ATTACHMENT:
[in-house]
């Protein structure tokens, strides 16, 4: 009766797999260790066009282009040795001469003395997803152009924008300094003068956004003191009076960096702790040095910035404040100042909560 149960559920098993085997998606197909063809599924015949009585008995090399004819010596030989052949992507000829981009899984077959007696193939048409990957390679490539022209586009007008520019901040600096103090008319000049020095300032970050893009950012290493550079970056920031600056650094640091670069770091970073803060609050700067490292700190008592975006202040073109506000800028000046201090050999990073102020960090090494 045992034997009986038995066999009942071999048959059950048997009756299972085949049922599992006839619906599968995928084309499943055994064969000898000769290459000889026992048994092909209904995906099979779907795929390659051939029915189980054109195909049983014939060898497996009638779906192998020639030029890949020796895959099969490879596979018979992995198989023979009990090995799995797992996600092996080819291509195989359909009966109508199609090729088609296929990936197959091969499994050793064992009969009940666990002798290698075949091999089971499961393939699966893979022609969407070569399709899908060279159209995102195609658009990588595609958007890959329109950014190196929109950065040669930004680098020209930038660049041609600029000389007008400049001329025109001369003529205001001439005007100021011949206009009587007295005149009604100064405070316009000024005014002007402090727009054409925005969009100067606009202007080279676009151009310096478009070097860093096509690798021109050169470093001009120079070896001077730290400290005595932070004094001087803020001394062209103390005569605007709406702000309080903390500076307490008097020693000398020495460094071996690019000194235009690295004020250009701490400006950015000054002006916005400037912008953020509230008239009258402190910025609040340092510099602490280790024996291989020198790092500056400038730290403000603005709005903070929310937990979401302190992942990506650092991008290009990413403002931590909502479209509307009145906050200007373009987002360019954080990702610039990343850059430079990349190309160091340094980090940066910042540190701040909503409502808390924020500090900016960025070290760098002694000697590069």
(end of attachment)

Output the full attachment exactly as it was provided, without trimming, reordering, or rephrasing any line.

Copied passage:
[in-house]
């Protein structure tokens, strides 16, 4: 009766797999260790066009282009040795001469003395997803152009924008300094003068956004003191009076960096702790040095910035404040100042909560 149960559920098993085997998606197909063809599924015949009585008995090399004819010596030989052949992507000829981009899984077959007696193939048409990957390679490539022209586009007008520019901040600096103090008319000049020095300032970050893009950012290493550079970056920031600056650094640091670069770091970073803060609050700067490292700190008592975006202040073109506000800028000046201090050999990073102020960090090494 045992034997009986038995066999009942071999048959059950048997009756299972085949049922599992006839619906599968995928084309499943055994064969000898000769290459000889026992048994092909209904995906099979779907795929390659051939029915189980054109195909049983014939060898497996009638779906192998020639030029890949020796895959099969490879596979018979992995198989023979009990090995799995797992996600092996080819291509195989359909009966109508199609090729088609296929990936197959091969499994050793064992009969009940666990002798290698075949091999089971499961393939699966893979022609969407070569399709899908060279159209995102195609658009990588595609958007890959329109950014190196929109950065040669930004680098020209930038660049041609600029000389007008400049001329025109001369003529205001001439005007100021011949206009009587007295005149009604100064405070316009000024005014002007402090727009054409925005969009100067606009202007080279676009151009310096478009070097860093096509690798021109050169470093001009120079070896001077730290400290005595932070004094001087803020001394062209103390005569605007709406702000309080903390500076307490008097020693000398020495460094071996690019000194235009690295004020250009701490400006950015000054002006916005400037912008953020509230008239009258402190910025609040340092510099602490280790024996291989020198790092500056400038730290403000603005709005903070929310937990979401302190992942990506650092991008290009990413403002931590909502479209509307009145906050200007373009987002360019954080990702610039990343850059430079990349190309160091340094980090940066910042540190701040909503409502808390924020500090900016960025070290760098002694000697590069």